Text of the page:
Even when she got married, Kirkman was clear about her decision, “making certain” that her husband absolutely didn’t want children. He didn’t and their parents were supportive. Which is good, says Kirkman, because when parents start asking for grandkids, everyone knows what they’re really saying and who wants to think about that?
“It’s time for the bullying… to stop,” says Kirkman. Having kids is a choice. Shouldn’t not having them be a choice, too?
You love your nieces, nephews, and friends’ kids. You really do, but if you don’t know what to say to people who try pushing you into parenthood, then “I Can Barely Take Care of Myself” is the book for you.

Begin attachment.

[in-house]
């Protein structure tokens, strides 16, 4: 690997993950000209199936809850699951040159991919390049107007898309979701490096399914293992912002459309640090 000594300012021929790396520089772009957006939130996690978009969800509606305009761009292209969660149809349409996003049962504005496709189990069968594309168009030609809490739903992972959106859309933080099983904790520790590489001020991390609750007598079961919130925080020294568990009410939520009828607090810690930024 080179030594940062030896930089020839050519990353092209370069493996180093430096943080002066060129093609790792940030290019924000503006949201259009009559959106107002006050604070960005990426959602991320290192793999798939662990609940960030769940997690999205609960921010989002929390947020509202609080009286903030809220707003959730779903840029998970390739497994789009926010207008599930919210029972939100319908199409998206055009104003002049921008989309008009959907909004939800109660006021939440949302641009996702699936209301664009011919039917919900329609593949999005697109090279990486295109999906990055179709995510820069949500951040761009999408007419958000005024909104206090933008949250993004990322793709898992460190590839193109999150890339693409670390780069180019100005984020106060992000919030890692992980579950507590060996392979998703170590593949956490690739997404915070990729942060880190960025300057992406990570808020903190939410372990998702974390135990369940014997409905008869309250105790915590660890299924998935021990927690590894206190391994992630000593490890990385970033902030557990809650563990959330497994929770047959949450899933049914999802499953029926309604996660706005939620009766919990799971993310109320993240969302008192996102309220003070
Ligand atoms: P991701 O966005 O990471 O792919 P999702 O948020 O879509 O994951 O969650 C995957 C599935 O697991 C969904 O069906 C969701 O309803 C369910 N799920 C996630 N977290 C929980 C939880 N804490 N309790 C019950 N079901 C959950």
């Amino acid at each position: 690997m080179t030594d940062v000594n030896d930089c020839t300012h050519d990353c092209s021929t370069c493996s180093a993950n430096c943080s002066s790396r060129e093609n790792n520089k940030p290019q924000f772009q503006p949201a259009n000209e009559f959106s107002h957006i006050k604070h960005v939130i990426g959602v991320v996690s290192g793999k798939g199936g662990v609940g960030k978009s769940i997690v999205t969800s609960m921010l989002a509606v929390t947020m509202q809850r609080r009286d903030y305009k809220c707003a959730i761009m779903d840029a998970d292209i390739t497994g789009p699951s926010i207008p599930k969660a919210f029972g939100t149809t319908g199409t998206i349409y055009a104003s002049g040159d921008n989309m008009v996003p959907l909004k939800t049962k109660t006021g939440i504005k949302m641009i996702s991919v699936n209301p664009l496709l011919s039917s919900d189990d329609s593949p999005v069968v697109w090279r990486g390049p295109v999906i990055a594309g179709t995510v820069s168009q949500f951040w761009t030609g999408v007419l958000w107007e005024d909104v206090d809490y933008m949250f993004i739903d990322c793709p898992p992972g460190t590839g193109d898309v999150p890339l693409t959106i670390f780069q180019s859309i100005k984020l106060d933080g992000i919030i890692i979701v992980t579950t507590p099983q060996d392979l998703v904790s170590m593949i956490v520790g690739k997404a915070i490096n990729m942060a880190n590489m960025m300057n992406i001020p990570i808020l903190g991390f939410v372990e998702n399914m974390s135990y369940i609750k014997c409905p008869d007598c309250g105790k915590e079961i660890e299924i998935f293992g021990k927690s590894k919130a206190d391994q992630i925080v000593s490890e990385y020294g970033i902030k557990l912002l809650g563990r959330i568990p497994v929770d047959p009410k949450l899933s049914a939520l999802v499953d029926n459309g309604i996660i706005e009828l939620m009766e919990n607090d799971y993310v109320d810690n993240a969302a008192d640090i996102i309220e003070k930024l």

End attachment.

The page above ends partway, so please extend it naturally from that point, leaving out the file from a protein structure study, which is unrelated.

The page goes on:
Kirkman is a little grumpy and quite defensive about her position here, and for good reason. She’s not militant about it, though. Instead of getting livid, Kirkman puts her comedic talent to use by snarking to her readers about the ridiculousness of baby culture, overly enthusiastic parents, and total strangers who feel it necessary to publicly pry. And since it’s a good bet that those readers feel the same way, this book may very well strike a funny-bone.
While parents or parents-to-be might laugh at this book, I think it’ll be better-appreciated by anyone who’s made a negative decision on the “Baby, maybe” question. If that’s you, then you’ll love “I Can Barely Take Care of Myself.”